I only know one thing about my future wedding: “Eyes On Me,” the main theme of Final Fantasy VIII, will be the first-dance song.
Despite FFVIII’s divisiveness and lack of re-releases and remasters up until last week, I still adore it that much. I’m more excited for the upcoming remaster than I am for any new release this year—especially because I’ll play it with a fresh perspective. I’ve drastically changed since I first played it eight years ago.
The landscape of games writing has drastically changed, too. Today, we have a rapidly expanding spectrum of voices sparking more discussions about the culture and politics of games than ever before. As Final Fantasy VIII attracts new fans eager to experience one of the most well-known JRPGs ever, I hope we can re-examine Squall Leonhart and Rinoa Heartilly, who feel like two of the most misunderstood characters in the series.
Squall, like his name, is a constant storm of complex thoughts that contrast his aloof and silent exterior. Perhaps what people most know Squall for is his constant utterance of “whatever” to others. However, in the original Japanese text, his catchphrase is more of an off-handed, “...sorry,” conveying a depth that is slightly undercut in the English translation. Squall can’t remember his parents who died in the war, and his sister had to leave him behind in an orphanage without an explanation. After developing an antisocial personality that made people refrain from adopting him, he was admitted into a military academy and crafted into a tool of violence. When he’s confronted about his emotional stuntedness, it’s not quite that he doesn’t care; he simply doesn’t know how to respond.
Many men aren’t taught how to respond, or how to process their emotions. Squall suffers from the same treatment Final Fantasy VII’s protagonist does: his emotional problems are gravely misunderstood, especially because he’s a teen, so he’s dismissed as emo and whiny. These dismissals stem from toxic masculinity, from the belief that men should toughen up and get over their problems. Compared to other protagonists in the series, Squall feels more grounded in reality; the experiences that shaped him are things that can happen to any real person. In his eyes, he was twice abandoned, and this fear of abandonment is the root of his reluctance to allow anyone close.
This changes when he meets Rinoa. As I grew up, she felt like the most disliked Final Fantasy heroine; from irritating players with her optimism to being seen as a damsel in distress, she could never win. It upset me as someone who saw—and has continued to see—myself in her. I think it’s easy for a lot of us to. She’s an unextraordinary person who, as a result of witnessing widespread injustice, tries to do good. She opposes her father—a military general who serves a dictatorship—and joins a resistance group. She knows little about combat and the world in general, but that doesn’t keep her from fighting for people’s freedom.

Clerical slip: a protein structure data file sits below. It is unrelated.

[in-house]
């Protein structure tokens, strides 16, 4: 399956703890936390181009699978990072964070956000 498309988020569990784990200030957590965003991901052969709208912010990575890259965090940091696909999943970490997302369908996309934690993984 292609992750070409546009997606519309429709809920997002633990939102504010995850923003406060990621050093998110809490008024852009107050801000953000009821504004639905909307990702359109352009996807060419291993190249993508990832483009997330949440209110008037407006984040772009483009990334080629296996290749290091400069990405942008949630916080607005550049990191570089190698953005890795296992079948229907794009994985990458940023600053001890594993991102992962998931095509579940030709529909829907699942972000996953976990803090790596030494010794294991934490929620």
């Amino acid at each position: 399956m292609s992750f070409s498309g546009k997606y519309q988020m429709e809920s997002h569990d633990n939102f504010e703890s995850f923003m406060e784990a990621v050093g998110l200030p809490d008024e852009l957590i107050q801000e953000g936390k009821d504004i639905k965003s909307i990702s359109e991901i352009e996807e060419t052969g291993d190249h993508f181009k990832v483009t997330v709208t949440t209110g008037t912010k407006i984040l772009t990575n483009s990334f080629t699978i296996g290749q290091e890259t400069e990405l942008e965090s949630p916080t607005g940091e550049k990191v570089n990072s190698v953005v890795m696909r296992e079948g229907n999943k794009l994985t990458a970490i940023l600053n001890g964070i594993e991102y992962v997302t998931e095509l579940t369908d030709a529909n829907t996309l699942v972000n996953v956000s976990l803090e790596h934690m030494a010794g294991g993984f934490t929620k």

She’s scared of failure, stubborn and naive—traits that constantly cause her to get in trouble and make mistakes (like any other person, especially at her age). She’s also compassionate, kind and idealistic. Her part in making the world a better place is small, but it’s vital. Not everyone who wants to improve the world can be Alexandria Ocasio-Cortez. Some are Amy Vilela, Cori Bush and Paula Jean Swearengin—equally kind, admirable and unrelenting people whose efforts in the face of opposition are just as necessary for representation, liberation and justice, even if they don’t get the same level of media attention. Some are people who do their best to be good and get by in a world that has made their existence a form of resistance. All of us who try in big and small ways, who screw up but continue working on ourselves and toward a better future, who don’t have all the answers but want to solve problems regardless, are significant.
Today, feminism has expanded to look like many different things and account for many different people. Thus, I hope we can see the strength of a girl who didn’t need to adhere to the notion that only one kind of labor matters for her labor to be important. As I’ve gotten older, I’ve realized Rinoa’s bravery and dedication to her causes were always incredibly heroic traits; she’s who Final Fantasy VIII wants you to admire from the beginning. Squall is who VIII works to humanize before asking you to admire at the end. With Squall, VIII subverts the archetype of the ruthless, cool and detached male hero by showing that someone like this likely harbors traumas and emotional struggles that need to be processed. Squall doesn’t need admiration or idealization; he needs someone to see his pain, listen to his silences and teach him how to become the person he wants to be.
That’s why watching the love between Squall and Rinoa develop can be so moving and heartwarming. I hope that, in 2019, we appreciate them a little more as two quietly revolutionary characters who are drawn together through a mutual desire to be better—and who do become better, with each other’s help.
Natalie Flores is a freelance writer who loves to talk about games, K-pop and too many other things at @heartimecia.